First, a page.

In an unusual act of generosity toward myself, I took the night off Sunday to go hear a concert in Porterville. A friend from the handbell choir at First United Methodist Church there sings in the West Coast Mennonite Men’s Chorus, and they were performing at the Nazarene Church across town. I’d had a relatively productive week and felt I deserved a little vacation.

The concert was magnificent in some very old-fashioned, honest American way. More than 90 men stood and sang on risers, most of them as white-haired as they were white-skinned. A fifteen-piece brass band plus concert piano accompanied them on almost 20 songs beautifully arranged for men’s voices. Two interludes were performed by a young, exciting string quartet from Fresno, a family of three brothers and one wife with the last name Nguyen. All of it was volunteer.

Over half of the men singing are from small towns in this column’s readership. Two-thirds of them live in the watersheds of the Kings and Kaweah Rivers; three-quarters live in this valley. The director, Randy Janzen, grew up in Enid, Okla. and has served the Mennonite Brethren churches in Visalia and Reedley. To say that this is a home-grown performing group would not be wrong.

But to miss the connection with the wider Mennonite movement would be. The primary goal of these free concerts given by volunteers is to raise money for another Mennonite volunteer group, the Mennonite Disaster Service. Funds given to MDS pay to feed, house and insure volunteers called to help people recover from disasters who can’t help themselves. One story told during the intermission was from relief efforts after the Paradise fire, where they have built 11 homes for people who had no other way to resettle there. MDS also rebuilt some homes destroyed by the Lake fire. One sweet note in photos from both communities was the gift of handmade quilts crafted by Mennonite women in Reedley, draped across beds in the new homes. MDS is currently investigating how they might help in flooded communities in central California. 

As the concert unfolded, I was struck by the beauty of the intent. In this era when open-ended church choirs, where anyone can sing who can carry a tune (and even some who can’t) have been replaced by praise bands, in which a small handful of people provide all the music while the rest of the congregation is supposed to just follow along—in this era, opportunities to sing have shrunken, a terrible waste of voices and hearts. The same can be said of brass and woodwind instrumentalists, even players of piano and organ. Yet here were over 100 musicians having the chance to give their gifts in four separate venues: Fresno, Reedley, Porterville and Arroyo Grande (April 30.) Myself, as a low alto and retired flute player, I felt the joy of their participation in my bones. I felt grateful for their chance to make music, wonderful music.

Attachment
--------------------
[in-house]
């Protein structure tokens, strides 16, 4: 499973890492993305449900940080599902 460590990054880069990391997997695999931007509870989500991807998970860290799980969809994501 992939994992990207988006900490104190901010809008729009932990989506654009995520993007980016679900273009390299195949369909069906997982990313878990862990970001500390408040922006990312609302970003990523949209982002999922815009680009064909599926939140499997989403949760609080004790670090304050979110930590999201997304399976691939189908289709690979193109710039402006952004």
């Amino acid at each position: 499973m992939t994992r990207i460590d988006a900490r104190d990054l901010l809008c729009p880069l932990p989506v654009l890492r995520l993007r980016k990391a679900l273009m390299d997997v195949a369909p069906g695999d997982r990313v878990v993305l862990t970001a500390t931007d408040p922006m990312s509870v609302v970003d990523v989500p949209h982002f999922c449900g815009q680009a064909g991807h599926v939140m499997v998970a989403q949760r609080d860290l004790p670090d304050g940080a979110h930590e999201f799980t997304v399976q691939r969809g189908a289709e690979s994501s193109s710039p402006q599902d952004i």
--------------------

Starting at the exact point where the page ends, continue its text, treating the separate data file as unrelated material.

But the next day another realization arrived: that this double-edged ploughshare (not sword) is perfect evidence of the truth that real community development is trickle-up, not trickle down. Back in the 1980s, when I first began telling the story of the Arvin-Dinuba study, which examined and documented the more productive results of small-scale, operator-owned farms on the communities they surround, people naturally questioned whether there might be other explanations. One of them was that Dinuba, the more prosperous town, had Mennonites there. I had not yet met any Mennonites, so I asked why that would make a difference. The only answer I remember was that, well, Mennonites were “clean,” perhaps “industrious.”

Although I received that answer as vaguely, inversely racist (i.e., were the people of Arvin not clean and industrious?) I see now what difference it might make to “have Mennonites.” It’s what they do with their wealth, their value of community over individual gain. It’s understanding that we’re all members of each other, and that we all have something to offer in solving the problems of the world. 

I thank them for inviting the rest of us to join in, as both recipients of their generous music offering and as contributors. May all the men in that chorus sing until their voices give out. 

Visit to learn more about the choir and MDS relief efforts. Trudy Wischemann can be reached at P.O. Box 1374, Lindsay CA 93247.

This column is not a news article but the opinion of the writer and does not reflect the views of The Sun-Gazette newspaper.

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